Just Between Lovers, Episode 4

TL;DR: Savor this cute stage while you can. This is a melo, after all.

Right now our leads are in the getting-to-know-you phase, and it’s adorable. Moon-soo is delightfully curious about Kang-doo and who he is, while he is piecing together the clues that say she is the girl who was trapped with him in the collapse. But most importantly, when Kang-doo pointed out that Moon-soo’s determination to satisfy her curiosity in spite of his own feelings was a form of violence, she apologized. Now the two of them are falling into a pattern where they’ll ask questions—and then let it go if the other doesn’t want to answer. That will make their eventual opening up to each other all the sweeter, because that will be an unequivocal demonstration of trust.

This is an important phase in their relationship. Instead of just resting on the fact that they both experienced a horrific tragedy together in childhood to build the case for why they should get together, the show is building a relationship for present-day them. I loved that they got to spend an afternoon together largely in silence to read comic books and drink beer, that Kang-doo will go to a restaurant he doesn’t particularly like just because she wants to, that he listens to what she says, that she notices all the kind things he does in spite of his selfish words, and that she is genuinely concerned for his safety when she remembers he has the night shift and it’s raining.

I’m just worried about what will happen when Moon-soo remembers the mall collapse. Kang-doo is conflicted about it—on the one hand, it seems horribly unfair that she has forgotten and is seemingly living an easy life while his life is awful. On the other hand, the medicine seller pointed out that just because she isn’t making a big deal of her pain doesn’t mean she isn’t experiencing it. We’ve been privy to more of Moon-soo’s pain than Kang-doo has, and I’m grateful that he hasn’t tried to push painful memories on her.

Also, he said he would hide his hypothetical romantic feelings if it meant he could stay a hypothetical woman’s friend (read: Moon-soo), and I will confess to that being one of my favorite tropes (when it’s done right) when it comes to guys.

One thing I am not grateful for are the small ways in which the show tries to make Yoo-taek sympathetic. The instant you beat a room salon girl is the moment I want to set you on fire always, so I don’t care at all that Ma-ri called him pitiful. Oh no, the rich dude who married for money/power/something other than love is sad and in over his head at work due to being appointed to a position out of his range thanks to nepotism and being the oldest son and takes his frustration out on those weaker than him, boo-hoo. *insert massive eye roll here*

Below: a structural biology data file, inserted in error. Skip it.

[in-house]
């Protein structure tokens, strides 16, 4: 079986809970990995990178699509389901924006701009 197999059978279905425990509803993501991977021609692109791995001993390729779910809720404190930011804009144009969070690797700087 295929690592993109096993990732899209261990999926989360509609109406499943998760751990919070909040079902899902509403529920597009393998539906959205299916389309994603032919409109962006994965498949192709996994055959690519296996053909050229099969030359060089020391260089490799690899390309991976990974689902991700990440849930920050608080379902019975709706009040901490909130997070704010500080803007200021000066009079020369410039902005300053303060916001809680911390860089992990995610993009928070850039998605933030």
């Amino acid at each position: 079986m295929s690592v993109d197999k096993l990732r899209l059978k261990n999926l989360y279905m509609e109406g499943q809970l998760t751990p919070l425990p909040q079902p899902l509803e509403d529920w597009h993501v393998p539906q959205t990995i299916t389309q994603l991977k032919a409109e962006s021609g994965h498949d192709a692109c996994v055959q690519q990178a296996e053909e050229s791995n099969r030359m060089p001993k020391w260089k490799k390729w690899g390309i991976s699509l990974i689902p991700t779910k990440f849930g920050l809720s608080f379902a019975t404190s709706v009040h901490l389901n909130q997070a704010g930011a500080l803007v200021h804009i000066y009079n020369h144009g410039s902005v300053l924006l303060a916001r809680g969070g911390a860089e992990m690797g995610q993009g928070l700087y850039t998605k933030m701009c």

Consequently, I love each and every scene where Yoo-jin gets in digs about Yoo-taek’s incompetence and otherwise cuts him down several pegs. (Or whenever Kang-doo gets in under his skin.) She ought to be in his place—she would do much better in his place—but she isn’t, and she dislikes having to step in to fix things and/or prod him into doing the correct thing (like replacing the memorial) that his petty pride is preventing him from doing. He has no redeeming qualities, and I’m resentful of every moment he is on camera. Just go lurk until the finale when you can get arrested or otherwise disgraced, okay?

Joo-won, in the meantime, is really starting to rub me the wrong way. While I wouldn’t say he has crossed any serious lines, he’s tiptoeing right around the boundary of creepy and considerate. I’m very displeased he went through Moon-soo’s notebook, and him filling her lunch container with food before returning it just made me cringe. (And I don’t know if it’s that way in the original Korean, but the English subtitles for his conversation with her about not being intimidated because she was his person just made me go yikes.) Couple that with his general poker face, and I can’t tell how much of his interest is genuine and how much of it is Moon-soo being a diversion from his actual complicated feelings toward Yoo-jin. I’m concerned that Joo-won now strongly suspects that Moon-soo’s sister died in the mall collapse. What is he going to do with that information? Will he use it to try to bond with Moon-soo? Where was Joo-won during the collapse, anyway? We know he was on site shortly before it happened.

Another thing that concerns me right now is how Yoo-jin’s unseen—assistant? underling?—employee knew that Kang-doo was a victim of the collapse. (Yoo-jin’s attempt to fire him was too predictable to be funny, sadly.) Has the company been keeping tabs on the families of those they wriggled out of compensating? Why? And why is Yoo-jin willing to keep this secret from both Yoo-taek and Joo-won but tell Kang-doo she knows?

I feel like we are on the cusp of some serious corporate shenanigans soon, and that makes me anxious. So does the fact that Kang-doo is having flashbacks to another man buried under the rubble with him. Just how much of that is real? How much of it is an awful manifestation of survivor’s guilt?

By the Numbers

  • HR violations: 1
  • Family pictures: 2
  • Ice cream cones: 2
  • Meals where only one person eats: 2
  • Bechdel Test: 4 episodes passed

Leave a Reply

This site uses Akismet to reduce spam. Learn how your comment data is processed.